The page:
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N Scale - Squeak N Products - 0020 - Caboose, Bay Window - Delaware & Hudson - 35813

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N Scale - Squeak N Products - 0020 - Caboose, Bay Window - Delaware & Hudson - 35813 Similar Model Power model with different road number


Production Type Special Run
Stock Number 0020
Secondary Stock Number DH-0019
Original Retail Price $12.00
Brand Squeak N Products
Manufacturer Model Power
Body Style Model Power Caboose Bay Window
Prototype Vehicle Caboose, Bay Window (Details)
Road or Company Name Delaware & Hudson (Details)
Road or Reporting Number 35813
Paint Color(s) Red w. Black roof
Print Color(s) White
Coupler Type Rapido Hook
Coupler Mount Truck-Mount
Wheel Type Injection Molded Plastic
Wheel Profile Standard
Item Category Rolling Stock (Freight)
Model Type Caboose
Model Subtype Bay Window
Model Variety Steel
Prototype Region North America
Prototype Era Era II: Late Steam (1901 - 1938)
Scale 1/160
Track Gauge N standard



Model Information: This Model Power body style was released in the 1990s and is a Chinese knock-off of Lima's Bay Window model from the 1960s and 1970s. The only noticeable difference is that the window bays are part of the body mold, whereas with the Lima body, they were separately attached.

Prototype History:
In a bay window caboose, the crew monitoring the train sits in the middle of the car in a section of wall that projects from the side of the caboose. The windows set into these extended walls resemble architectural bay windows, so the caboose type is called a bay window caboose. This type afforded a better view of the side of the train and eliminated the falling hazard of the cupola. The bay window gained favor with many railroads because it eliminated the need for additional clearances in tunnels and overpasses. On the west coast, the Milwaukee Road and the Northern Pacifc Railway used these cars, converting over 900 roof top cabooses to bay window cabooses in the late 1930's. Milwaukee Road rib-side window cabooses are preserved at New Libson, Wisconsin, the Illinois Railway Museum, the Mt. Rainer Scenic Railroad, and Cedarburg, Wisconsin.

When the shift was made from wooden to steel caboose construction, a new type of caboose also arrived. The new caboose design replaced the traditional roof-mounted “cupola” with “bay-windows” attached to the sides of the caboose. As freight cars grew taller, the effectiveness of cupolas as practical observation points was diminished. This was especially true on lines that suffered from low clearances and were incapable of making cupolas high enough to see over the top of the tallest freight cars. Cabooses were prone to rough handling, and many a trainman was knocked out of his perch in the cupola and injured when he fell. The new caboose design was safer as well as more effective.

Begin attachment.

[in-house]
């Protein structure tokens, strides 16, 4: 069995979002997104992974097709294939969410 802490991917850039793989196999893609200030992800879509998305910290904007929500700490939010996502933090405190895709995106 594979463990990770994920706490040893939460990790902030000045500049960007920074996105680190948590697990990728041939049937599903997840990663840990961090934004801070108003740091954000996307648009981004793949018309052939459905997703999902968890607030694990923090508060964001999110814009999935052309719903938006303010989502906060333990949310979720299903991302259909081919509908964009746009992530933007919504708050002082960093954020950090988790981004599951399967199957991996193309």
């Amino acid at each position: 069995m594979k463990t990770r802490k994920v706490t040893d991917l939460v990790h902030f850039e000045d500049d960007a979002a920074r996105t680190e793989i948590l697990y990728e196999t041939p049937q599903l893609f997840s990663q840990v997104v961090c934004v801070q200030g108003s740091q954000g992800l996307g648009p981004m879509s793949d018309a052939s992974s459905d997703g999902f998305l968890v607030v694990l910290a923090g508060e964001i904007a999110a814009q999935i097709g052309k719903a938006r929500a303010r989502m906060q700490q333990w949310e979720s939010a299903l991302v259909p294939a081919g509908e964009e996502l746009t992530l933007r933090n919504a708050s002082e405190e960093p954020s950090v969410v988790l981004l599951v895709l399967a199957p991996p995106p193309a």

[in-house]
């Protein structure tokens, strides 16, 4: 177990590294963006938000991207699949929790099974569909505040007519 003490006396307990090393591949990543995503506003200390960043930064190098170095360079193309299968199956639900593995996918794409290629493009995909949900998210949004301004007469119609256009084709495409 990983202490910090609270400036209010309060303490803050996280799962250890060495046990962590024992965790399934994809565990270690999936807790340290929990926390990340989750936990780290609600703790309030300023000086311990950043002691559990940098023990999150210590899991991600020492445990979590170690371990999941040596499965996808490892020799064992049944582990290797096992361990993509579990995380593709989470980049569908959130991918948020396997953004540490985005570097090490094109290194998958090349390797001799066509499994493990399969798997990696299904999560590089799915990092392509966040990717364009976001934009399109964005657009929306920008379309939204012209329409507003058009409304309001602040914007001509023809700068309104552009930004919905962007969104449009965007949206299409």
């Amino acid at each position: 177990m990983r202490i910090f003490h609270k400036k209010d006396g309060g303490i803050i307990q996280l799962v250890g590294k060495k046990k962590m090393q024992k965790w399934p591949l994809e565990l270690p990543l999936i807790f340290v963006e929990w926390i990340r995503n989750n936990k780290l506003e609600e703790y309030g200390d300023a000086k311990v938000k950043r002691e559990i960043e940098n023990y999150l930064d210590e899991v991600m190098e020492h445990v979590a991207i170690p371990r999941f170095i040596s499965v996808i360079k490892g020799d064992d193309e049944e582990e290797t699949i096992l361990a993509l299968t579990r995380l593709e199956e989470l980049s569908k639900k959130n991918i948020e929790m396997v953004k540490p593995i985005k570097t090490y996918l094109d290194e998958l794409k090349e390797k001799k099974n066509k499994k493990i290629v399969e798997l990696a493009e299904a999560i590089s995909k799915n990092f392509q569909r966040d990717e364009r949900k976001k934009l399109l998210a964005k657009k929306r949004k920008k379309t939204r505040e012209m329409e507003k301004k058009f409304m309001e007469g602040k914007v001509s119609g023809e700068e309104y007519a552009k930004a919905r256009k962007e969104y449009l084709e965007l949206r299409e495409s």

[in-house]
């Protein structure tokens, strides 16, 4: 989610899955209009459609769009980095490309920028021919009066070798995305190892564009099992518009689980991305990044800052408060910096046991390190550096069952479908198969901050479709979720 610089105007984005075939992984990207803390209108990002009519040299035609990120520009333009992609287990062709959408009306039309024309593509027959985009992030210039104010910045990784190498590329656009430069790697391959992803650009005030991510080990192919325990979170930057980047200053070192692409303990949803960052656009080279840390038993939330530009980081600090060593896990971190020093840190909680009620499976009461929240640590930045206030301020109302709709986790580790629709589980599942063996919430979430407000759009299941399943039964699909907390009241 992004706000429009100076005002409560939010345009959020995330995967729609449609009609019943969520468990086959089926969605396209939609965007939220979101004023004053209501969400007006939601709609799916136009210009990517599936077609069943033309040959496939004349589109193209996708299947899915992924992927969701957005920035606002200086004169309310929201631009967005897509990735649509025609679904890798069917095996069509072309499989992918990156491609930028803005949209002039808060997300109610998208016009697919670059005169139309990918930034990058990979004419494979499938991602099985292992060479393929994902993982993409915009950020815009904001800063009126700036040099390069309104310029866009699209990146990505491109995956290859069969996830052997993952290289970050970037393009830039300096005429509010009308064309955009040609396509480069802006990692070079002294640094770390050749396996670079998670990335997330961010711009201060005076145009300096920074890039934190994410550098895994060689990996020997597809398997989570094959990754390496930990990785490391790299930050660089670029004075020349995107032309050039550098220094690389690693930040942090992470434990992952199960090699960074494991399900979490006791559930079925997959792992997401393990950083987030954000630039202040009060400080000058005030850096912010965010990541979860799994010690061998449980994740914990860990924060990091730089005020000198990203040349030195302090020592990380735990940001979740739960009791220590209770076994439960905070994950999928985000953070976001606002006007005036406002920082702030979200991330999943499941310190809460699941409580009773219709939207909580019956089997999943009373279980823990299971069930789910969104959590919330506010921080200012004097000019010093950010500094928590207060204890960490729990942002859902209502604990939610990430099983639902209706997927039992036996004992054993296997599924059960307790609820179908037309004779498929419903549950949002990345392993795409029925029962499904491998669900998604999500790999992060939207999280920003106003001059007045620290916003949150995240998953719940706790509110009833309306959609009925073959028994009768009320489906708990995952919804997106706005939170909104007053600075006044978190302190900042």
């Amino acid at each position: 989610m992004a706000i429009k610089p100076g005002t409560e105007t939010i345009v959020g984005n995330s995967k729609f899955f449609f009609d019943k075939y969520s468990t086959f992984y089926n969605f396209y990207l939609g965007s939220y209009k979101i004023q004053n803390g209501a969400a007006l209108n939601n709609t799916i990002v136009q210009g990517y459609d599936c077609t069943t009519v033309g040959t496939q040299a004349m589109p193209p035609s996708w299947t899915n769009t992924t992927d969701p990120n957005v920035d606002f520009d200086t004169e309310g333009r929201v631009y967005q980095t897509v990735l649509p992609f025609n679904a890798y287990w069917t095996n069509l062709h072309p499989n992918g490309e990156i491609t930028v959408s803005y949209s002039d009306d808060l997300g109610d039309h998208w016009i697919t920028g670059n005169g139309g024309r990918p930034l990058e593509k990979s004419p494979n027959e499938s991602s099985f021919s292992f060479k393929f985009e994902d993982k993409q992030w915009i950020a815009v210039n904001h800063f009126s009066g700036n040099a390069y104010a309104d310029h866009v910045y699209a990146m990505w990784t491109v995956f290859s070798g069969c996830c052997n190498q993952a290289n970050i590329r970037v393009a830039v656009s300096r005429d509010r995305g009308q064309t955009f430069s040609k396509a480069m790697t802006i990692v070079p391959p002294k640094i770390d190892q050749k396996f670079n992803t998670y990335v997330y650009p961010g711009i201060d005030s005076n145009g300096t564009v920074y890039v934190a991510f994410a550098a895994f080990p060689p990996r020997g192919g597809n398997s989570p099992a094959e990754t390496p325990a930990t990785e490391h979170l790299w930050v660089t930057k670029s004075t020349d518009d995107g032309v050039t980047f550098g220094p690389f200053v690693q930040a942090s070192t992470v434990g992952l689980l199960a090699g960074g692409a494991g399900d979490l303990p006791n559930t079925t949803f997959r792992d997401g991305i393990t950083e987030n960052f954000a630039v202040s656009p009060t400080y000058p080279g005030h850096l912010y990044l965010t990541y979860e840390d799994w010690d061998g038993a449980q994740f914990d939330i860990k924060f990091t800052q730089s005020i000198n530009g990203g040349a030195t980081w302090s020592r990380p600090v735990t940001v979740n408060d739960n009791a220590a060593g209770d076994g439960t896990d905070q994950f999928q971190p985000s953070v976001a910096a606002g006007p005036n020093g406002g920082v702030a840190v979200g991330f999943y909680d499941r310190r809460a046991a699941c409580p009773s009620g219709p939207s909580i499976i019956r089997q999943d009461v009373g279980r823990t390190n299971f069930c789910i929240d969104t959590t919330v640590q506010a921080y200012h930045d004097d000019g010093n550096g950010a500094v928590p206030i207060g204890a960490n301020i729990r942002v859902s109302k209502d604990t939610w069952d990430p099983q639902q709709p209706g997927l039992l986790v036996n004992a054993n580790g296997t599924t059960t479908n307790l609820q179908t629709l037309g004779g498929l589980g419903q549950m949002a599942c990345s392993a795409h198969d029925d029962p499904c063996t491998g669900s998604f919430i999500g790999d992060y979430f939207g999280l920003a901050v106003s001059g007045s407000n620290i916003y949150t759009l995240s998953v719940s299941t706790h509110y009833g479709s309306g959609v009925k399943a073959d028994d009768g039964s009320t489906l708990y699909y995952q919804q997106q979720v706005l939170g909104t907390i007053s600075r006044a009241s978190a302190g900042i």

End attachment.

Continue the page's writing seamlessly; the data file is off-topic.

Road Name History:
The Delaware and Hudson Canal Company would found the Delaware and Hudson Railway to support its mission of getting fuel to the timber denuded cities of the northeast when it was discovered that 'rock coal' or Anthracite could be burned successfully. In time the railway eclipsed the parent company, and America's brief canal age would be ended by the availability of more powerful traction locomotives, so today the canal is little known. Today the Delaware and Hudson Railway (reporting mark DH) is again a subsidiary railroad that operates in the northeastern United States. Since 1991 it was owned and operated by the Canadian Pacific Railway under the rail subsidiary Soo Line Corporation also controls the Soo Line Railroad, Canadian Pacific Railway is owned by Canadian Pacific Railway Limited.

The name itself originates from the 1823 New York state corporation charter listing the unusual name of "The President, Managers and Company of the Delaware & Hudson Canal Co." authorizing an establishment of "water communication" between the Delaware River and the Hudson River.

Nicknamed "The Bridge Line to New England and Canada," the D&H helped connect New York with Montreal, Quebec and New England. It called itself "North America's oldest continually operated transportation company." Between 1968 & 1984, the D&H was owned by Norfolk & Western. N&W sold it to Guilford Transportation, who cast it into bankruptcy in 1988 and in 1991, the D&H was purchased by Canadian Pacific Railway (CP).

On September 19, 2015, Norfolk Southern Railway assumed control and began operations of their recently acquired Delaware & Hudson "South Line", the 282 miles from Schenectady, New York to Sunbury, Pennsylvania from CP. The Delaware & Hudson "South Line" is a rail route that now consists of three rail lines, the Sunbury Line, the Freight Line, and the Voorhesville Running Track; the Sunbury Line absorbed the original route of the Delaware, Lackawanna and Western Railroad main line which contains the Nicholson Cutoff during that rail line's history.

Brand/Importer Information:
Squeak N Products was started in 1989. The company specializes in N scale models and concentrates on Northeast roadnames, especially the "Squeak" or NYS & W.

Squeak N Products assigns an incremental stock number to its models, preceded by two letters representing the road letters. As a convention, in this database, we will use the number as the main stock number and will indicate the full stock number as secondary number.
Note: There was not a product #0013.

Item created by: Alain LM on 2021-02-21 08:45:14. Last edited by Alain LM on 2021-02-21 09:02:49

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